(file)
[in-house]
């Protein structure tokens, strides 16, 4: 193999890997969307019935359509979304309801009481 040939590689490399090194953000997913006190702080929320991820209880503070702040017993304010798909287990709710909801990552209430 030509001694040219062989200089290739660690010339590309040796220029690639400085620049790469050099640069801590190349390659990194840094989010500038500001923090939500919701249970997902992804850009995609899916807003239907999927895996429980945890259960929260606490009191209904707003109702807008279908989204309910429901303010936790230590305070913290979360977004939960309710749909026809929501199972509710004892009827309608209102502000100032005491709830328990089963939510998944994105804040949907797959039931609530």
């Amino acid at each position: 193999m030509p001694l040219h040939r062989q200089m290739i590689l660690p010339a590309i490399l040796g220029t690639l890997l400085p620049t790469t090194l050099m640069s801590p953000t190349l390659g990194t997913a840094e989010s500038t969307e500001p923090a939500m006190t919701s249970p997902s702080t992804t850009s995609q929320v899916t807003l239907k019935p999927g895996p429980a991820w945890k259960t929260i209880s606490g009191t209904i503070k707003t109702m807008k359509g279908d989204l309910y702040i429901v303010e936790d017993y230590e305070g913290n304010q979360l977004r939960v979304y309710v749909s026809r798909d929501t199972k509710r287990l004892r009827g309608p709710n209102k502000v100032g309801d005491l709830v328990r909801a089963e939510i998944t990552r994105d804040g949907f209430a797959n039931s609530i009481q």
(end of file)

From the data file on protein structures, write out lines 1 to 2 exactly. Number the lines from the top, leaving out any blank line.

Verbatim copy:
[in-house]
């Protein structure tokens, strides 16, 4: 193999890997969307019935359509979304309801009481 040939590689490399090194953000997913006190702080929320991820209880503070702040017993304010798909287990709710909801990552209430 030509001694040219062989200089290739660690010339590309040796220029690639400085620049790469050099640069801590190349390659990194840094989010500038500001923090939500919701249970997902992804850009995609899916807003239907999927895996429980945890259960929260606490009191209904707003109702807008279908989204309910429901303010936790230590305070913290979360977004939960309710749909026809929501199972509710004892009827309608209102502000100032005491709830328990089963939510998944994105804040949907797959039931609530």